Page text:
made that decision. At oral argument, the prosecutor pleaded mea culpa and
stated that, in the pressure of trial preparation, he simply forgot to notify his
adversary until a few days later, the first day of the trial. We do not doubt the
good faith of the prosecutor, but we would have taken a serious view of the
matter if the trial judge had not offered a continuance. The failure of appellant
to avail herself of the offer makes it doubtful that the production of another
expert was necessary, particularly since the scientific examination consisted of
nothing more than a visual microscopic comparison on two sets of tablets.

34

In any event, Dr. Franzosa's testimony was a relatively insignificant piece of


evidence in the totality of the Government's case. Cantor's testimony,
corroborated by documentary evidence such as hotel registration records
together with the tape recording of a telephone conversation in which appellant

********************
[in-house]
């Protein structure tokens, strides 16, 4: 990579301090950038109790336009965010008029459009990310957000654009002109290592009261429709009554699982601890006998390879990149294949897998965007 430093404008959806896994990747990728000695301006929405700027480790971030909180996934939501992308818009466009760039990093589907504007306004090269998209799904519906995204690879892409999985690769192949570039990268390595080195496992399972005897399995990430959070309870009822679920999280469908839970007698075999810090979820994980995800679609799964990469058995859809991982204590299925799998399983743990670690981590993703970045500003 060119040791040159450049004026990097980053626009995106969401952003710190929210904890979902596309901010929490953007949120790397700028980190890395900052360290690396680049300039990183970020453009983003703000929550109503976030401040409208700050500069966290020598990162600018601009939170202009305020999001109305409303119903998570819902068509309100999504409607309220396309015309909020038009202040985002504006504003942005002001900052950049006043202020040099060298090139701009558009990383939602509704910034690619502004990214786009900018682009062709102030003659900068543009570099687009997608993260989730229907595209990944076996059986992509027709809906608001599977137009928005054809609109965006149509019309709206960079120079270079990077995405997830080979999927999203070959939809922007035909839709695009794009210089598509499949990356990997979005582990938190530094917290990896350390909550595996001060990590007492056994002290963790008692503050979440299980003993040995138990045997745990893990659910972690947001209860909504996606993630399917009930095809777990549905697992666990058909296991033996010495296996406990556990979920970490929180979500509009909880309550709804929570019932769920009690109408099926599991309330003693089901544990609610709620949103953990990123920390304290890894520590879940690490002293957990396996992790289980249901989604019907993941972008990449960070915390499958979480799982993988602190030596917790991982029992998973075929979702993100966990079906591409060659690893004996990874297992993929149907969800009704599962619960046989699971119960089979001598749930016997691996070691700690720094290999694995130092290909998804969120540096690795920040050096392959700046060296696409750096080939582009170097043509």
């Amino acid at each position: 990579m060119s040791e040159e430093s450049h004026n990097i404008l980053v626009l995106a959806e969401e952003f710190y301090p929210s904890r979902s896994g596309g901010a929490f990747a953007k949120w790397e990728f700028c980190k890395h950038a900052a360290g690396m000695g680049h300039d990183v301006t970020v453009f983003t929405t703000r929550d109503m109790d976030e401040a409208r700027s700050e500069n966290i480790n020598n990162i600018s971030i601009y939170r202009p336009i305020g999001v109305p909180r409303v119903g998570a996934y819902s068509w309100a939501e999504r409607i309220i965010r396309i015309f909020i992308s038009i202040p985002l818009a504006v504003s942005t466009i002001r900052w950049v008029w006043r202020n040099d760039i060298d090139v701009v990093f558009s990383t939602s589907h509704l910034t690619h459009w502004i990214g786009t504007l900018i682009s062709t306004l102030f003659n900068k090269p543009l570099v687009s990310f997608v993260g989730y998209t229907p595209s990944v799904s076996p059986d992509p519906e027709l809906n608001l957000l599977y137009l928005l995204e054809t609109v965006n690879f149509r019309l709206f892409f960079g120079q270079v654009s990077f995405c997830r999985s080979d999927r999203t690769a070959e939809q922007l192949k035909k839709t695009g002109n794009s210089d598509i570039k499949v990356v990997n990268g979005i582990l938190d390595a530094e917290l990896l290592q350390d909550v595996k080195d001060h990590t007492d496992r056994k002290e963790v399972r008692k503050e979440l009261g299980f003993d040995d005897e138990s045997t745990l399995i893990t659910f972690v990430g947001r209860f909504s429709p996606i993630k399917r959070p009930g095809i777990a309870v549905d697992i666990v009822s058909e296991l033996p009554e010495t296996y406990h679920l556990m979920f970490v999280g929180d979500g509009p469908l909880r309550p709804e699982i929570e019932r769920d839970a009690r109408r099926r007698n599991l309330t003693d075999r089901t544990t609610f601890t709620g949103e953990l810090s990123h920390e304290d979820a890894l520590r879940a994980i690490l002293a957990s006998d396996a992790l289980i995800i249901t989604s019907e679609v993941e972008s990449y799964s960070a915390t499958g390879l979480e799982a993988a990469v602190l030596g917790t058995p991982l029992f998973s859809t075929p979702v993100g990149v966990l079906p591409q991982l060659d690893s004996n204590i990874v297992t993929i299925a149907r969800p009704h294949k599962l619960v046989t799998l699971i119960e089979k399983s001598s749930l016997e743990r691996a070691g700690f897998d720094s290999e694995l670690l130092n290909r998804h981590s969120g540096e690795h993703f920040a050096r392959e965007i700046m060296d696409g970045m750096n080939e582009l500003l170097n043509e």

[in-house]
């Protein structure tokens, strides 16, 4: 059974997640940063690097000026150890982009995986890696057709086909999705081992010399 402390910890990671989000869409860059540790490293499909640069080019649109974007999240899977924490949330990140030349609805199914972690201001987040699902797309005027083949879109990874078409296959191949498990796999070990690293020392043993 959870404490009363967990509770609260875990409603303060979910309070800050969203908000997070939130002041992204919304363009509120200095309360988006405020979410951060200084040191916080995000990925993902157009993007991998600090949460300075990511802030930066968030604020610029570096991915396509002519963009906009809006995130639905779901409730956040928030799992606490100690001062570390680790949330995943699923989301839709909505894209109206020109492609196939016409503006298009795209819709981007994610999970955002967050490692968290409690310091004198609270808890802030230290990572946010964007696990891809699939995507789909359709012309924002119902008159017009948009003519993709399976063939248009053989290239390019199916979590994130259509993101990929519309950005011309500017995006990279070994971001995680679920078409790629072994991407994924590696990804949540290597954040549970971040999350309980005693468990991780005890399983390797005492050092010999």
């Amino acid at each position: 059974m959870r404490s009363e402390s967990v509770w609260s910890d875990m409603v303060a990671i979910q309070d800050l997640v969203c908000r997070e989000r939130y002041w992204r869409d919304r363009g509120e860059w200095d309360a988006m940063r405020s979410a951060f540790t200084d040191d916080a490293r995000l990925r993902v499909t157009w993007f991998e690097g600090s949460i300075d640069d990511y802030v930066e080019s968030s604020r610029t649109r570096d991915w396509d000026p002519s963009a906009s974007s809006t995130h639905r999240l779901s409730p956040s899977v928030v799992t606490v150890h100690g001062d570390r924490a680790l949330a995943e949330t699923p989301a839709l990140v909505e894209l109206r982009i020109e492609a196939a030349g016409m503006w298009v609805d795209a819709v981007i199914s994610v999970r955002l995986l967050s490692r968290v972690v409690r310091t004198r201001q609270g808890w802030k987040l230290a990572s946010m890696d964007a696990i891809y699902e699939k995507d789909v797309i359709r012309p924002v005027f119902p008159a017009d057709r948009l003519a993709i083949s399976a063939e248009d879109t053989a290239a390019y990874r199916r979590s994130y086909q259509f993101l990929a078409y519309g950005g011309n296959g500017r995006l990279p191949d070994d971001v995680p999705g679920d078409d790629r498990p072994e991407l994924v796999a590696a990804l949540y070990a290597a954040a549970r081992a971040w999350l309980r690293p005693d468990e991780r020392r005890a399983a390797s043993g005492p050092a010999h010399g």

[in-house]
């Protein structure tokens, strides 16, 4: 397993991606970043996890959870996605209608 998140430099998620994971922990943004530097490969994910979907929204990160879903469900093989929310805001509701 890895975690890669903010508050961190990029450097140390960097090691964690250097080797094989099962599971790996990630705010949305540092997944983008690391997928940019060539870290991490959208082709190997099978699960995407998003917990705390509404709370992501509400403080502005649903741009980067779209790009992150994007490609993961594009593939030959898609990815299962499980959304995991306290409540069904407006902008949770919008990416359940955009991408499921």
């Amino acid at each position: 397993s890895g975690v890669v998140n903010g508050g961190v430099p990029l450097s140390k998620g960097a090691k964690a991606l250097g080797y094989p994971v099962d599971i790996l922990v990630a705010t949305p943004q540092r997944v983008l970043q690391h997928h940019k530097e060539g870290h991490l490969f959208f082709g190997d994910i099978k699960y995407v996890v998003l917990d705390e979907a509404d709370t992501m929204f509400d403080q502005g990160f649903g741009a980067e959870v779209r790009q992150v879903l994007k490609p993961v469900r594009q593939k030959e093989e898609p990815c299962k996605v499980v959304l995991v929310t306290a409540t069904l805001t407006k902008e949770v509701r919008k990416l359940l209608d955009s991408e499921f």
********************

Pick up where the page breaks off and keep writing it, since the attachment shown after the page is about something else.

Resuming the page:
acknowledged having shipped the methaqualone tablets recovered at Kennedy
Airport was more than ample to establish defendant's guilt. Dr. Franzosa's
testimony was merely cumulative of other evidence sufficient to demonstrate
appellant's participation in the conspiracy to distribute methaqualone.

III. THE CLAIM OF UNCONSTITUTIONAL DELEGATION


35

When 21 U.S.C. 812(c) was enacted by Congress, methaqualone was not


included as a controlled substance. It was added to Schedule II administratively
in 1973 by the Attorney General pursuant to the provisions of 21 U.S.C. 811.
Appellant timely challenged the constitutionality of 28 U.S.C. 811 as an
unlawful delegation of legislative power in violation of Article 1, Section 1, and
the Fifth Amendment.

36

We rejected this claim in United States v. Pastor, 557 F.2d 930, 939 (2d Cir.
1977). Though Pastor involved the adding of drugs to Schedules III and IV,
while methaqualone was added to Schedule II, we see no distinction based on

that difference.
37

The judgments of conviction are affirmed.

Honorable John F. Dooling, Jr., United States District Judge for the Eastern
District of New York, sitting by designation

21 U.S.C. 841(a)(1) provides in part that "it shall be unlawful for any person
knowingly or intentionally (1) to manufacture, distribute, or dispense, or